Peggy Drewry Smith told her story with a sense of wonder.
“I think this is interesting,” she said.
She placed an old, worn, black eyeglass case on the cool marble counter. The edges of the case were rubbed almost to the underlying metal in some places and threadbare in others.
She proceeded to give the details with the flourish and buildup of a natural storyteller.
Smith may be familiar to her fellow Corinthians as the wife of the late Harold Smith. He owned the cafe “Hamburger Harolds,” which was a Fillmore Street fixture for many years until his health declined. He died in 2011.
In the summer of 1989, she and her husband had a friend named Hack Hamilton, who lived near Crow’s Neck. (She mentioned she and Harold liked to camp at Crow’s Neck for many years.) The three of them would go out early on weekends in search of carport sales.
It was on one Saturday morning where she found herself digging through carport sale items and found the eyeglass case at the bottom of the pile.
“I held it up to the lady having the sale and I asked, ‘How do much you want for this?’ and the lady said, ‘fifty cents.’ I said, ‘I’ll take it,’” recalled Smith.
Smith said she later tossed the case into a drawer and it lay there forgotten until 2017, when she decided to some cleaning.
She rediscovered the case in the process of clearing out the drawer and opened it.
Inside was a pair of round, black-rimmed glasses. She put them on and blinked owlishly behind the lenses. “Can you believe I can actually read with these?” she asked.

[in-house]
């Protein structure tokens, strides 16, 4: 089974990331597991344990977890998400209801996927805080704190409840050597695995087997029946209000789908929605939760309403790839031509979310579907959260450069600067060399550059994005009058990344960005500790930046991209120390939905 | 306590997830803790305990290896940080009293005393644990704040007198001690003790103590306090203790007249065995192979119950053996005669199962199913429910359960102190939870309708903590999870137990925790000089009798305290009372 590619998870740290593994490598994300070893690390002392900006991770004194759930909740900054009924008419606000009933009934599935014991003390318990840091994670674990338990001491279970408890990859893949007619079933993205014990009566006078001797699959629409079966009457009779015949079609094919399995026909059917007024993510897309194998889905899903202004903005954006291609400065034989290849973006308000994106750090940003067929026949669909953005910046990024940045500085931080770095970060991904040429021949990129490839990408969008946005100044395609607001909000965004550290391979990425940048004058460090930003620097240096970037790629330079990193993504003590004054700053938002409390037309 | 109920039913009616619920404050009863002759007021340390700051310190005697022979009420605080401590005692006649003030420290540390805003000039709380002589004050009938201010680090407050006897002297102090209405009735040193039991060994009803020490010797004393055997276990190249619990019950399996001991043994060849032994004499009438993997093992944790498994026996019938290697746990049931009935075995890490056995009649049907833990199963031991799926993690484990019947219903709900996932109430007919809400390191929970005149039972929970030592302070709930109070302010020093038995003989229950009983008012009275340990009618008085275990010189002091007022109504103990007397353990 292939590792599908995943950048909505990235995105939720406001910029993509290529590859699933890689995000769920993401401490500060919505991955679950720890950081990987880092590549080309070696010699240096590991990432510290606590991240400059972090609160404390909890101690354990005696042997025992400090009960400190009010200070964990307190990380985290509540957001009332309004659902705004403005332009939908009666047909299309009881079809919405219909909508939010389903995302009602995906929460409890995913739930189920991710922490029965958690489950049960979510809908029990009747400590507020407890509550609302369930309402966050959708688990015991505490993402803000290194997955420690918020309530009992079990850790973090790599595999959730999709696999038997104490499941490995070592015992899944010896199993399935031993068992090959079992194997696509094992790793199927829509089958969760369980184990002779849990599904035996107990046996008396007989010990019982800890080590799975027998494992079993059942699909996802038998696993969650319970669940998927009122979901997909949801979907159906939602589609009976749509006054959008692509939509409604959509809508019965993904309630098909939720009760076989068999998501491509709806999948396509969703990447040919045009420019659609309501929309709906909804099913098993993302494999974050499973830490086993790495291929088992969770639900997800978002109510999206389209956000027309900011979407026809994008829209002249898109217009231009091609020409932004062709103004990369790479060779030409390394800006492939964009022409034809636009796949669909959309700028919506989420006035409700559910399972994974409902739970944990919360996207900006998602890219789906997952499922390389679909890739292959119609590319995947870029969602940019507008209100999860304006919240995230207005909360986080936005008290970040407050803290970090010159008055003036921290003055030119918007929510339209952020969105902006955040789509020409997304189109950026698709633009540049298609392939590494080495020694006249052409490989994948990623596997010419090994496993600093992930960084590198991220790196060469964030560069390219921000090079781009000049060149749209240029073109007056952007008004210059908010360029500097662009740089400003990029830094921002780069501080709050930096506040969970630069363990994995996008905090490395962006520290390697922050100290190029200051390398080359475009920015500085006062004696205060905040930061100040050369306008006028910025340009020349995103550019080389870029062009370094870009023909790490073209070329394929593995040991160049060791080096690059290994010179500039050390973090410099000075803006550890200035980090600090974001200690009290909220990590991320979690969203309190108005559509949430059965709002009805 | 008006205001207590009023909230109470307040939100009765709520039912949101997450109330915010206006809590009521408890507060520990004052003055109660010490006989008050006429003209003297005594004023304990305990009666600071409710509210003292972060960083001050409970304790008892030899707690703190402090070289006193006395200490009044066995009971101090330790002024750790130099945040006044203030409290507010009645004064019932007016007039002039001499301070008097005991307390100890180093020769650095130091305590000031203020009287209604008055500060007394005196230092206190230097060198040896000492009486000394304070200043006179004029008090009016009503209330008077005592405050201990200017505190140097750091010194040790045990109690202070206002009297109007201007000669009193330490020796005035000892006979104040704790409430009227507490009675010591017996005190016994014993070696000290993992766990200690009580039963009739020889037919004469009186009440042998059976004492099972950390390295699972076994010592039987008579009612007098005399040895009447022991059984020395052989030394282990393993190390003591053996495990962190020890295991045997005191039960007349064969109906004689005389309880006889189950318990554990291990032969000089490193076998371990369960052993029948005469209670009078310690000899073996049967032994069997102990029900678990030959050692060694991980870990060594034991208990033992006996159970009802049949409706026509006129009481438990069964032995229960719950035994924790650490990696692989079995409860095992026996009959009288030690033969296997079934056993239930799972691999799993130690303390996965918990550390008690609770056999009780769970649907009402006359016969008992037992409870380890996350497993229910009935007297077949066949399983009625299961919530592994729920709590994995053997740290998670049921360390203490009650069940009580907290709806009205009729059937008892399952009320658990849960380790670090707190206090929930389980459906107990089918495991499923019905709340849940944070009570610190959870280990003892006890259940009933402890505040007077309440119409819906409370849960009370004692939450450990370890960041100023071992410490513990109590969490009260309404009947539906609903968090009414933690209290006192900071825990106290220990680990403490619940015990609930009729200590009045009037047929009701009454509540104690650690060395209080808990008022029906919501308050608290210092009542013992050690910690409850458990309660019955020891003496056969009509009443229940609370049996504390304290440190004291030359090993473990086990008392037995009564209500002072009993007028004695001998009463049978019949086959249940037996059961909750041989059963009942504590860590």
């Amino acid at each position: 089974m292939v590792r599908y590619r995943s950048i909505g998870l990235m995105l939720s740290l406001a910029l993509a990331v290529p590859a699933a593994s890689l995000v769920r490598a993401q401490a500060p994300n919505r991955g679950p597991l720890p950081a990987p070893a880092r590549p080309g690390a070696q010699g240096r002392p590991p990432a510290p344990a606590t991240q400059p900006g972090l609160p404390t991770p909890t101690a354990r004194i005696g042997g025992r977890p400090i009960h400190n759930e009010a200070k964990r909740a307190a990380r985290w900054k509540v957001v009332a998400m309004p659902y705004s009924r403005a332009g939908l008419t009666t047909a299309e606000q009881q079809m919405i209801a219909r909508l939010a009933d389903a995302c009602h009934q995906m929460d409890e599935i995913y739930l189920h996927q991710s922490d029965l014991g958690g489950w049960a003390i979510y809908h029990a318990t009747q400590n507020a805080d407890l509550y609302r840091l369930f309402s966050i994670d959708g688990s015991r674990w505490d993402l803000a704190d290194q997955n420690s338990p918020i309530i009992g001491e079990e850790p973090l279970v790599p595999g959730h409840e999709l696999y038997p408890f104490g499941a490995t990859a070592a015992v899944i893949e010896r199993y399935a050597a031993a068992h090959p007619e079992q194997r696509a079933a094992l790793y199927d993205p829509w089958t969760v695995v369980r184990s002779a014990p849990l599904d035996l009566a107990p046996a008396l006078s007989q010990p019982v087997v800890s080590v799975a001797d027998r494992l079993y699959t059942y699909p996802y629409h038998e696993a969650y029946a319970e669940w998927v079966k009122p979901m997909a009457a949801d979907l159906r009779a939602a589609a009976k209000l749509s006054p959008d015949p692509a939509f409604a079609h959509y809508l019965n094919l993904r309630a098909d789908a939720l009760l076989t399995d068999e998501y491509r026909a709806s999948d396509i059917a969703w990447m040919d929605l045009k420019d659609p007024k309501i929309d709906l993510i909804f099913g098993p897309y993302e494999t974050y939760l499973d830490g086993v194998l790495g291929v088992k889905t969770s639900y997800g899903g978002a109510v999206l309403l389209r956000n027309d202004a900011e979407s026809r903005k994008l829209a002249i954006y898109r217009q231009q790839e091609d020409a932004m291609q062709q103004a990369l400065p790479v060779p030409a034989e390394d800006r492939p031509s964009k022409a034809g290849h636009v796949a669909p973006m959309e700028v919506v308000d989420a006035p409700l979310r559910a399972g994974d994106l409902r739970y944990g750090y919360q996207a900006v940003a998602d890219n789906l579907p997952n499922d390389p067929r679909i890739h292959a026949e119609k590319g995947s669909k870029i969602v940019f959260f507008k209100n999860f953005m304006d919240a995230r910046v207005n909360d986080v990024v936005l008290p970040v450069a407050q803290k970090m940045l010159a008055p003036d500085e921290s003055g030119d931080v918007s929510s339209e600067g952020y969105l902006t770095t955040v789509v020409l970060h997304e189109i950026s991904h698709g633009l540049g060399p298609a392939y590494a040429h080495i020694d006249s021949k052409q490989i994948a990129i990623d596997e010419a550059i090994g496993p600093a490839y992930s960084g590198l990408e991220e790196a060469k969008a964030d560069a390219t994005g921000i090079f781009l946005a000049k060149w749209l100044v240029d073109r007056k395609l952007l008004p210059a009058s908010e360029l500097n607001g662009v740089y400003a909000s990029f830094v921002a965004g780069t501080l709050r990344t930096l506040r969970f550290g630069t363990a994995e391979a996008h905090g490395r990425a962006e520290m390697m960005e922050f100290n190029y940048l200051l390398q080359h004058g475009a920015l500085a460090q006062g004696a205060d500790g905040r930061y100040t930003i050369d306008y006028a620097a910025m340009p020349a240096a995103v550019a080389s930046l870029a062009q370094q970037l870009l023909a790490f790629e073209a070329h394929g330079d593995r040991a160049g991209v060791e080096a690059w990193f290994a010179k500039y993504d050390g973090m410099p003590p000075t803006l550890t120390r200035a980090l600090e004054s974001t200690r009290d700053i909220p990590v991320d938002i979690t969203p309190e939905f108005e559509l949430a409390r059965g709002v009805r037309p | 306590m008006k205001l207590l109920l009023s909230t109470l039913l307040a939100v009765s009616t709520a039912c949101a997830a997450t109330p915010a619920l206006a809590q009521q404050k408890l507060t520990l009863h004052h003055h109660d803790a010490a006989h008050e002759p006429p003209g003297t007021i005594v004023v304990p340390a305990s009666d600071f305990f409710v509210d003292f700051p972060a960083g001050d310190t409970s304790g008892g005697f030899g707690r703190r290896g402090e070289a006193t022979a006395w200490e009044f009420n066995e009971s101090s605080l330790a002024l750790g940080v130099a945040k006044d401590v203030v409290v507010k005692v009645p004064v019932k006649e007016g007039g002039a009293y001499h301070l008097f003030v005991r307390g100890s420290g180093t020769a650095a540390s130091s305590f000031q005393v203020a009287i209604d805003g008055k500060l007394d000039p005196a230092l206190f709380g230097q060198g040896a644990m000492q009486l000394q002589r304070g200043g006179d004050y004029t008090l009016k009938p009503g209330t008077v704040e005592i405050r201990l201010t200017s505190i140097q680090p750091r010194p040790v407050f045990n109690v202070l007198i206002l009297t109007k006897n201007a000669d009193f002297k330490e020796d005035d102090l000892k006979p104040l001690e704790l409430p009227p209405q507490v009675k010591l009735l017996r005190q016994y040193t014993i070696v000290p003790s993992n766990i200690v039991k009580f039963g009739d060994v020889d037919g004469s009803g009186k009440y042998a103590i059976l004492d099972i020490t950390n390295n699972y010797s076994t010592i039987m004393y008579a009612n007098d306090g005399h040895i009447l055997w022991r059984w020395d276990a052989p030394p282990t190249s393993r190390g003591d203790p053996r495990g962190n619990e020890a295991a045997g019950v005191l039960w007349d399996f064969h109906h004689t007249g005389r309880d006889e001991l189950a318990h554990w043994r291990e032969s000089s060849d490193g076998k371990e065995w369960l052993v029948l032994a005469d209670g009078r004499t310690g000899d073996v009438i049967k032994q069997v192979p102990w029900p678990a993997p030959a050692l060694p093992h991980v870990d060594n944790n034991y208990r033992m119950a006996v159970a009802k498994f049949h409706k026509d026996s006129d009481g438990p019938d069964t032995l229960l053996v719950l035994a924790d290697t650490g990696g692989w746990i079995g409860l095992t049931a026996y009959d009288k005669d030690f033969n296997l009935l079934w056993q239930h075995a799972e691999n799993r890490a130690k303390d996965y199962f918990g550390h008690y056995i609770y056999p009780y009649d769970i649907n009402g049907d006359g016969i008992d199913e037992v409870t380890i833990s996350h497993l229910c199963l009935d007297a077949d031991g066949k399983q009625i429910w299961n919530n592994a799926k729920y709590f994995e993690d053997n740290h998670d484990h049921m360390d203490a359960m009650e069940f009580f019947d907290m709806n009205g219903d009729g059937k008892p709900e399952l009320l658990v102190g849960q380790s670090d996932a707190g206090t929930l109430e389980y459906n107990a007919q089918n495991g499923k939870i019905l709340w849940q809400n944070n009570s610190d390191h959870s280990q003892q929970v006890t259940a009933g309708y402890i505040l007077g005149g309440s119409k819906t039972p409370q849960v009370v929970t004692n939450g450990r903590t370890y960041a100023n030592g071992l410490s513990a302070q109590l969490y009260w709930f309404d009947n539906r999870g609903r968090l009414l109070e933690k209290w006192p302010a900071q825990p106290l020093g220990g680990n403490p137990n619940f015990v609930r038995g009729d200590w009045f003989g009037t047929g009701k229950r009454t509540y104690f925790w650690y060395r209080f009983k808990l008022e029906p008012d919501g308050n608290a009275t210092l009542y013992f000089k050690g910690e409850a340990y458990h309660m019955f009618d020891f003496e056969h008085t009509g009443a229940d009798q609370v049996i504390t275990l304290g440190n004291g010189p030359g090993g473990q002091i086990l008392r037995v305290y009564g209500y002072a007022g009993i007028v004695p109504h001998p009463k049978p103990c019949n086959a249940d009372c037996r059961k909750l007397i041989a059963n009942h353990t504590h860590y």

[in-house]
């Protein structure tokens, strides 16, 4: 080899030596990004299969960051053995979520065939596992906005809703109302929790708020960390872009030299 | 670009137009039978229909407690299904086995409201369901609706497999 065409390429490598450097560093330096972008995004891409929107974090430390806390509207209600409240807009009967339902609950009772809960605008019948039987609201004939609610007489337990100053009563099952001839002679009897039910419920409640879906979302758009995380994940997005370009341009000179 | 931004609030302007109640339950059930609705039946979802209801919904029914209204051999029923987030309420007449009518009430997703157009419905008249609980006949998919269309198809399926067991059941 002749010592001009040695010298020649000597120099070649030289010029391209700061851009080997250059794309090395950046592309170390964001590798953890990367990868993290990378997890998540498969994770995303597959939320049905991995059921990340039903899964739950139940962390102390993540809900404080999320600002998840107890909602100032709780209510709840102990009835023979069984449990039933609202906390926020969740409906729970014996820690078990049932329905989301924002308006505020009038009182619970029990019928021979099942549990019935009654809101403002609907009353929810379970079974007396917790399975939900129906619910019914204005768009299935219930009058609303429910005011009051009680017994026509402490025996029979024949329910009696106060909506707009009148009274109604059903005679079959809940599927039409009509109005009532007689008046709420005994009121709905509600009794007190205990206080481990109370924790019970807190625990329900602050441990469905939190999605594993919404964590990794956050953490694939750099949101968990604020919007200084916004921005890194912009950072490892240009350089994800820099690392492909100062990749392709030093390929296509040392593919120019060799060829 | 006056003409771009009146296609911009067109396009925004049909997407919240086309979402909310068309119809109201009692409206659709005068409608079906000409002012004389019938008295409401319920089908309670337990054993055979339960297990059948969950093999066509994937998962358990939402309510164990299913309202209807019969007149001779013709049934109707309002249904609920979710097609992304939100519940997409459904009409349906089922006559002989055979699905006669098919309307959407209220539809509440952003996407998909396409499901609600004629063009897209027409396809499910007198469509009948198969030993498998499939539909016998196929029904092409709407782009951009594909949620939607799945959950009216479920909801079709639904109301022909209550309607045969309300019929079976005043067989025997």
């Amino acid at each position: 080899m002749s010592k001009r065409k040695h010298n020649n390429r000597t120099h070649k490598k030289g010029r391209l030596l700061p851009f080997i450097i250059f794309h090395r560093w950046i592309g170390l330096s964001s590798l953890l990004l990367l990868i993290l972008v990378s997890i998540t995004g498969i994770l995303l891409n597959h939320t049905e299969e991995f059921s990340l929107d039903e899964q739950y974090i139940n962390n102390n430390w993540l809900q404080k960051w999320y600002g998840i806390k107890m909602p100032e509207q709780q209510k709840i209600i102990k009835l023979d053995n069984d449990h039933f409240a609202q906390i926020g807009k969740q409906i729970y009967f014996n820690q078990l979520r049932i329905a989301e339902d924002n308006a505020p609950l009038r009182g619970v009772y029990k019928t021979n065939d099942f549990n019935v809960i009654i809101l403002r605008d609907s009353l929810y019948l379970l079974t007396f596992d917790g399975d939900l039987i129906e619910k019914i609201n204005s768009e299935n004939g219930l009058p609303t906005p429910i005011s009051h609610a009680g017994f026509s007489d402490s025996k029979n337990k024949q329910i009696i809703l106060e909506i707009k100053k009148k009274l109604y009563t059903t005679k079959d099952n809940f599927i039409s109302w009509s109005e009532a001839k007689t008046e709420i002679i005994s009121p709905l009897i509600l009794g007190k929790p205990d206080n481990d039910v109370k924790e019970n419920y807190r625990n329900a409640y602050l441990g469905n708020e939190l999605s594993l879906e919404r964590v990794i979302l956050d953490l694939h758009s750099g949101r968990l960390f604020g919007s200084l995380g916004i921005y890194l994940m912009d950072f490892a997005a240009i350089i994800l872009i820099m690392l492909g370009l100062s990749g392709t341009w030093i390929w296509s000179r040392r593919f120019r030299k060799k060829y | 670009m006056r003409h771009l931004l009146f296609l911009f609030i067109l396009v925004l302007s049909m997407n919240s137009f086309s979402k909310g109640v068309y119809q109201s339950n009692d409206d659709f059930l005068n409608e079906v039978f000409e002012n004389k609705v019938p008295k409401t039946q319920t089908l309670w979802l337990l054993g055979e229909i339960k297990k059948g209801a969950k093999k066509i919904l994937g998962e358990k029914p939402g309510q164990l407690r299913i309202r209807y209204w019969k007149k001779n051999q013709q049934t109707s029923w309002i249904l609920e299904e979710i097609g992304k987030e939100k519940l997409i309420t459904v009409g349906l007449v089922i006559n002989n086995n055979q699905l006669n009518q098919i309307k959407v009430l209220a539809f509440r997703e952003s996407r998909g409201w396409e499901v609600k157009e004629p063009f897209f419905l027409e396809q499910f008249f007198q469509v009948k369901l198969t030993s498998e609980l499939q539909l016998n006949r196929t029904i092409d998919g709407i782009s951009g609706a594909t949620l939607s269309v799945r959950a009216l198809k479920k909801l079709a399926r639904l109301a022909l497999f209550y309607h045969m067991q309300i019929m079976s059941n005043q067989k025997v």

The glasses, by modern standards, would remind one of a certain wizard named Harry Potter.
The glasses shared the case with a small appointment card. It was tucked beneath the eyewear. The card was colored with age and dotted, possibly from the worn metal inside the case.
The patient’s name on the card was Mrs. W., (there was a second letter which looked almost like another “W”), Hooten, of Tishomingo. Mrs. Hooten’s next appointment was scheduled for Sept. 2, 1939.
Her appointment appeared to be with a Dr. Klein’s Optical Department at Bry’s in Memphis, Tenn. There is a phone number, but with an old exchange.
Smith, like anyone who loves a good story, wanted to know more about this person whose appointment for a simple eye exam was frozen in time 78 years ago. Her curiosity has been stirred. She hopes someone may find her and tell her about this woman with whom she is connected by a simple eyeglass case.
She could not locate any more information on Mrs. Hooten or Bry’s. She said she searched for a Bry’s in Memphis, but only found a clothing store that went out of business in 1929.
It is a mystery she wants to solve.
Until then, it is just an appointment lost in time.